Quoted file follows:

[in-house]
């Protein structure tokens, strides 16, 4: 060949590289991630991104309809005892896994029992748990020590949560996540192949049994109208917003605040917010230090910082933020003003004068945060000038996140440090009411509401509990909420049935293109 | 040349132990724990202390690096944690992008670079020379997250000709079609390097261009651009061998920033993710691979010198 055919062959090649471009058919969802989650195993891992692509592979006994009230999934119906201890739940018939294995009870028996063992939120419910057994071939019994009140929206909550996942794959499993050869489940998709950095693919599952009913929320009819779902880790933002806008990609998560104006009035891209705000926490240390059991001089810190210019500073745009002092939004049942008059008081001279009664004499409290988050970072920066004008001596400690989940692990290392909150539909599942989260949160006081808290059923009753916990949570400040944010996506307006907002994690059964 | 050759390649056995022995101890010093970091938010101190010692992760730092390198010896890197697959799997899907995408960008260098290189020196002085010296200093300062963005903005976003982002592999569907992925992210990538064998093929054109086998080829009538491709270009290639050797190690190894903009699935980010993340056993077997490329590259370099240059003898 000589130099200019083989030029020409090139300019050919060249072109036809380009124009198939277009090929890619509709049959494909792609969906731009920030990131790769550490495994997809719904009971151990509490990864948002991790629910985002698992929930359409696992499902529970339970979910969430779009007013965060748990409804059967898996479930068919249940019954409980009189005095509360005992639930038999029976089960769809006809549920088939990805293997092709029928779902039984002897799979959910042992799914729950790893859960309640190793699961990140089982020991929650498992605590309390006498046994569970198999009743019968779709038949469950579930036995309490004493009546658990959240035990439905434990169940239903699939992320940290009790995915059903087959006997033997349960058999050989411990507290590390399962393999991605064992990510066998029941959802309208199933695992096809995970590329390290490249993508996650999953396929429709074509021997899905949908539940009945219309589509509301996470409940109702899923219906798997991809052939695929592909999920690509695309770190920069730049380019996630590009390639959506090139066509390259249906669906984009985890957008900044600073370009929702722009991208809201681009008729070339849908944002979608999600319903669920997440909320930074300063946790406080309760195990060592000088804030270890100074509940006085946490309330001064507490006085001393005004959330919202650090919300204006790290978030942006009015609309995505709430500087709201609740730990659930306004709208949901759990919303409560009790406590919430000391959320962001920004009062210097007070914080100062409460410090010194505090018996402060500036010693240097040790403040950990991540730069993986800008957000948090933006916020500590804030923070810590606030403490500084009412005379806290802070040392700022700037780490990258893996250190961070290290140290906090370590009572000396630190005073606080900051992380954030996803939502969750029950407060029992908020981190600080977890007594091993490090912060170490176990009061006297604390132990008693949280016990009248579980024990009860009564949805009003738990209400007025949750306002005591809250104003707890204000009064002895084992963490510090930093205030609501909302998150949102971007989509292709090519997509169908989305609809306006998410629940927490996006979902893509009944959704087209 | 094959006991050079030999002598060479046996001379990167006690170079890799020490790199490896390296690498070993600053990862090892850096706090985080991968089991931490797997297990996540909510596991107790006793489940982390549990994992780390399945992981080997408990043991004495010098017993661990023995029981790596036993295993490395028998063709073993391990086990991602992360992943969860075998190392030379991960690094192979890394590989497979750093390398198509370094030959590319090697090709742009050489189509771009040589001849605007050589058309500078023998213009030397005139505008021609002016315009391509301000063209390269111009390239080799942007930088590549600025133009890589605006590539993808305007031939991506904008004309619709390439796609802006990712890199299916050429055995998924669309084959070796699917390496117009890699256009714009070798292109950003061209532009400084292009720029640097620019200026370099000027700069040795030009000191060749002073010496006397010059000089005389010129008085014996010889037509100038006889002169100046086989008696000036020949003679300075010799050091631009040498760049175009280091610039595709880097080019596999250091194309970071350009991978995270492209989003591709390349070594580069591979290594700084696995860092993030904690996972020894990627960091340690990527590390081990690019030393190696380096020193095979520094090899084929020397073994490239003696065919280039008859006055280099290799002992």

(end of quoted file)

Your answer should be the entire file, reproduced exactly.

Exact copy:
[in-house]
């Protein structure tokens, strides 16, 4: 060949590289991630991104309809005892896994029992748990020590949560996540192949049994109208917003605040917010230090910082933020003003004068945060000038996140440090009411509401509990909420049935293109 | 040349132990724990202390690096944690992008670079020379997250000709079609390097261009651009061998920033993710691979010198 055919062959090649471009058919969802989650195993891992692509592979006994009230999934119906201890739940018939294995009870028996063992939120419910057994071939019994009140929206909550996942794959499993050869489940998709950095693919599952009913929320009819779902880790933002806008990609998560104006009035891209705000926490240390059991001089810190210019500073745009002092939004049942008059008081001279009664004499409290988050970072920066004008001596400690989940692990290392909150539909599942989260949160006081808290059923009753916990949570400040944010996506307006907002994690059964 | 050759390649056995022995101890010093970091938010101190010692992760730092390198010896890197697959799997899907995408960008260098290189020196002085010296200093300062963005903005976003982002592999569907992925992210990538064998093929054109086998080829009538491709270009290639050797190690190894903009699935980010993340056993077997490329590259370099240059003898 000589130099200019083989030029020409090139300019050919060249072109036809380009124009198939277009090929890619509709049959494909792609969906731009920030990131790769550490495994997809719904009971151990509490990864948002991790629910985002698992929930359409696992499902529970339970979910969430779009007013965060748990409804059967898996479930068919249940019954409980009189005095509360005992639930038999029976089960769809006809549920088939990805293997092709029928779902039984002897799979959910042992799914729950790893859960309640190793699961990140089982020991929650498992605590309390006498046994569970198999009743019968779709038949469950579930036995309490004493009546658990959240035990439905434990169940239903699939992320940290009790995915059903087959006997033997349960058999050989411990507290590390399962393999991605064992990510066998029941959802309208199933695992096809995970590329390290490249993508996650999953396929429709074509021997899905949908539940009945219309589509509301996470409940109702899923219906798997991809052939695929592909999920690509695309770190920069730049380019996630590009390639959506090139066509390259249906669906984009985890957008900044600073370009929702722009991208809201681009008729070339849908944002979608999600319903669920997440909320930074300063946790406080309760195990060592000088804030270890100074509940006085946490309330001064507490006085001393005004959330919202650090919300204006790290978030942006009015609309995505709430500087709201609740730990659930306004709208949901759990919303409560009790406590919430000391959320962001920004009062210097007070914080100062409460410090010194505090018996402060500036010693240097040790403040950990991540730069993986800008957000948090933006916020500590804030923070810590606030403490500084009412005379806290802070040392700022700037780490990258893996250190961070290290140290906090370590009572000396630190005073606080900051992380954030996803939502969750029950407060029992908020981190600080977890007594091993490090912060170490176990009061006297604390132990008693949280016990009248579980024990009860009564949805009003738990209400007025949750306002005591809250104003707890204000009064002895084992963490510090930093205030609501909302998150949102971007989509292709090519997509169908989305609809306006998410629940927490996006979902893509009944959704087209 | 094959006991050079030999002598060479046996001379990167006690170079890799020490790199490896390296690498070993600053990862090892850096706090985080991968089991931490797997297990996540909510596991107790006793489940982390549990994992780390399945992981080997408990043991004495010098017993661990023995029981790596036993295993490395028998063709073993391990086990991602992360992943969860075998190392030379991960690094192979890394590989497979750093390398198509370094030959590319090697090709742009050489189509771009040589001849605007050589058309500078023998213009030397005139505008021609002016315009391509301000063209390269111009390239080799942007930088590549600025133009890589605006590539993808305007031939991506904008004309619709390439796609802006990712890199299916050429055995998924669309084959070796699917390496117009890699256009714009070798292109950003061209532009400084292009720029640097620019200026370099000027700069040795030009000191060749002073010496006397010059000089005389010129008085014996010889037509100038006889002169100046086989008696000036020949003679300075010799050091631009040498760049175009280091610039595709880097080019596999250091194309970071350009991978995270492209989003591709390349070594580069591979290594700084696995860092993030904690996972020894990627960091340690990527590390081990690019030393190696380096020193095979520094090899084929020397073994490239003696065919280039008859006055280099290799002992």